Yes, they do have a culture problem defensively, Caleb! We made a video about this exact subject over at School of Real Madrid, after your question came in:
Life related question: how do you overcome difficult times that make you question where you stand in life?— Ahmed Tareq (@SlimShadyEmi) January 3, 2019
I have struggles daily. I don’t really know anyone who doesn’t. But, for me, it’s about finding exciting things to do every day, and keeping a diverse portfolio. Example: writing this mailbag makes me happy. If you stack enough of those things in your day-to-day, it will help. Tim Ferris talks about this. He says people should have six things they do — not just one 9-5 job. That can be six different business, or just six things that you do that makes you happy. One of those things can be working out. The idea is that the more things you have going for you, the less likely an adverse situation will throw you off course. For example: Your business loses money that day, BUT, you added 20 pounds to your deadlift. Keep stacking those victories.
Also, I think you have to understand that adversity makes you stronger. Once you get to that state, you start becoming thankful for difficulties, knowing your coming out of it as a more polished human being, and you can spread that good energy to others and lift them up too.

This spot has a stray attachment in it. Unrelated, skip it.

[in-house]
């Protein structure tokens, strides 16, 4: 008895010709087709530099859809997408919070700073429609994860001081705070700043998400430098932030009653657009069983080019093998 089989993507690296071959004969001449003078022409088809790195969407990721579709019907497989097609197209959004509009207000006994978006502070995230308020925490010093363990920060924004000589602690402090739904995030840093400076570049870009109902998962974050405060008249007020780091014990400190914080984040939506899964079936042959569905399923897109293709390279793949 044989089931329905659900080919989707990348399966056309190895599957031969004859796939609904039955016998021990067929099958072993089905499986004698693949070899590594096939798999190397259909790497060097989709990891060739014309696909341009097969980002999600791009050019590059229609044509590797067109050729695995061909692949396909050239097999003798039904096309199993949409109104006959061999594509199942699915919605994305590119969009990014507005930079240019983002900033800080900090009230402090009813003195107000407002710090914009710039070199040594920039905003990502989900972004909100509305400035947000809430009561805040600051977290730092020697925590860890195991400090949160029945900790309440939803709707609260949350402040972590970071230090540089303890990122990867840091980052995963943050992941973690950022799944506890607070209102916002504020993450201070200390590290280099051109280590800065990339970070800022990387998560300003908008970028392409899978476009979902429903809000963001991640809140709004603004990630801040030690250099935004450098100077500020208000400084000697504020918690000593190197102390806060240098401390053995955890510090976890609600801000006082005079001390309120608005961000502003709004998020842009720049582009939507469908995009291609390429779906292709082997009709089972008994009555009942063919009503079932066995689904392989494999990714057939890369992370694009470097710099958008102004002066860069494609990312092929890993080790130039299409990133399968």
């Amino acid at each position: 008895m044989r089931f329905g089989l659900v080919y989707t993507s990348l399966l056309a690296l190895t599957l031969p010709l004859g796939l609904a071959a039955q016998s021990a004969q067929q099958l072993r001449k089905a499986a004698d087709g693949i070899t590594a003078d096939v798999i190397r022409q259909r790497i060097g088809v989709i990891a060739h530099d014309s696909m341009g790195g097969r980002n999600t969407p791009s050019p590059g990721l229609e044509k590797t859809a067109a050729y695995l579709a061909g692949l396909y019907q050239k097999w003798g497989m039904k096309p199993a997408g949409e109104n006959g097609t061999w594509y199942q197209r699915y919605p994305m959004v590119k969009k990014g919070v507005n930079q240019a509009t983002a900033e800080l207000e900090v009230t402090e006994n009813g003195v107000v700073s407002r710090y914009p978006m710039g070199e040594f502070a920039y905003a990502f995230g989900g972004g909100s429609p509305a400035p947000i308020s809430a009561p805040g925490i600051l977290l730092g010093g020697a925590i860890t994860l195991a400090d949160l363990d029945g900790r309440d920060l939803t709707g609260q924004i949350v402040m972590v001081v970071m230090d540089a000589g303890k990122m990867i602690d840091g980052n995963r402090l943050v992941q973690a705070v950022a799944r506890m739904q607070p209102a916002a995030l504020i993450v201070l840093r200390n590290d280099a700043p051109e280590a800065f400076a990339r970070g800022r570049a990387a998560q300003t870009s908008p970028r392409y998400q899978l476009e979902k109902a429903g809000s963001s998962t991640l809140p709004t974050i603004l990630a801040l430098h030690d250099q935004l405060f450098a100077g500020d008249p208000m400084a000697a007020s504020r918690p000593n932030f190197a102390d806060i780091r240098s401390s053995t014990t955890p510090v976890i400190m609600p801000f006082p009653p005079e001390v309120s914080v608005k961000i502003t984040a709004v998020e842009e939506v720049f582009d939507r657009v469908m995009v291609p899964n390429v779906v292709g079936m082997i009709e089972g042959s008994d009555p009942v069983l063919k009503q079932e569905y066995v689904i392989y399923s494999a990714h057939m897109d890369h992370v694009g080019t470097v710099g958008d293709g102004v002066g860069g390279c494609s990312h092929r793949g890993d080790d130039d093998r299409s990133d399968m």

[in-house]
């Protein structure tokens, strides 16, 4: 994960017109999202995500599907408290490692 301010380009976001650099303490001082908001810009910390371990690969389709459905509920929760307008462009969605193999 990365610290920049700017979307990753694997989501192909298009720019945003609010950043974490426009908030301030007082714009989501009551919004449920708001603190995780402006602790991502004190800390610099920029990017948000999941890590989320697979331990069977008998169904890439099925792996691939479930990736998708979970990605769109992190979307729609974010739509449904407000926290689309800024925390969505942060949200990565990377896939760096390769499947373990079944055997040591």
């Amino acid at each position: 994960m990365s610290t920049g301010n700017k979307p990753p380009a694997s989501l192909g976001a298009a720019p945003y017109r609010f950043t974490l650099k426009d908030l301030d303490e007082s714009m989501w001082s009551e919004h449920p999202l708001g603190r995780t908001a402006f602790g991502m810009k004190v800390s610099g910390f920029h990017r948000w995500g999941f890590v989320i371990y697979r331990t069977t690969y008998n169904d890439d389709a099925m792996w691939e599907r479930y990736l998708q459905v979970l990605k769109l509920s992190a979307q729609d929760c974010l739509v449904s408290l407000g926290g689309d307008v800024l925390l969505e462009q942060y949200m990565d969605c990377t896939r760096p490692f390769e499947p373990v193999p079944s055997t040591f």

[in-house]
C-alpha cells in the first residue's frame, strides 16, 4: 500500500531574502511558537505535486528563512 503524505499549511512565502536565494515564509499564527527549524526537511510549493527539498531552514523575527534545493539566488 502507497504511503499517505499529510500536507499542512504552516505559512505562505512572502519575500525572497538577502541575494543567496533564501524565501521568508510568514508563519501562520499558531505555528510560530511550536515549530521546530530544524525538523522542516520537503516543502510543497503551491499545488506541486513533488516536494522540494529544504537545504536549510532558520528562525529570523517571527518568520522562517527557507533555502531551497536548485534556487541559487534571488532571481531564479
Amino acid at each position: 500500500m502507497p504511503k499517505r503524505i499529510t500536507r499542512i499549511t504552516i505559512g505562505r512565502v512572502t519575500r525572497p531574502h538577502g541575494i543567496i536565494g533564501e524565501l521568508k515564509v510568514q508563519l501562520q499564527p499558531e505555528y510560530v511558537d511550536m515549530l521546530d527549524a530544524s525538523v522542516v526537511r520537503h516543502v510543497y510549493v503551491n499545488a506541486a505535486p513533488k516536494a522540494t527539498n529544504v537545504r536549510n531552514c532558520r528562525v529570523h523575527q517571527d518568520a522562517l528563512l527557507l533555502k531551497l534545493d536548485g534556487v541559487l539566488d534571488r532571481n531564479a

Also, not for everyone, but I’m a pretty spiritual person. Ten minutes a day of meditation or prayer really flips me into a better state.
https://t.co/2sWFsl0xgp— Enoch Mayne (@NocUout) January 3, 2019
This is one of my favorite ever Madridismo moment. Everything (except the quality of the video) was perfect. One of the reason I will always love Pipita. What a game/season that was. What is one of your fave Madridismo moment, a display of pure passion?
If you could pinpoint one moment, what would you say is your favorite moment from the Galactico era?— Kirat Mehar (@MadridismoLv999) January 3, 2019
Of all the moments I can remember growing up, of all the timeless memories and emotional moments, nothing elevated my soul like this:
Watching that live was something else. It was an inexplicable feeling. For my more hipster choices, I wrote an entire list of my favourite Real Madrid moments since 1999 here.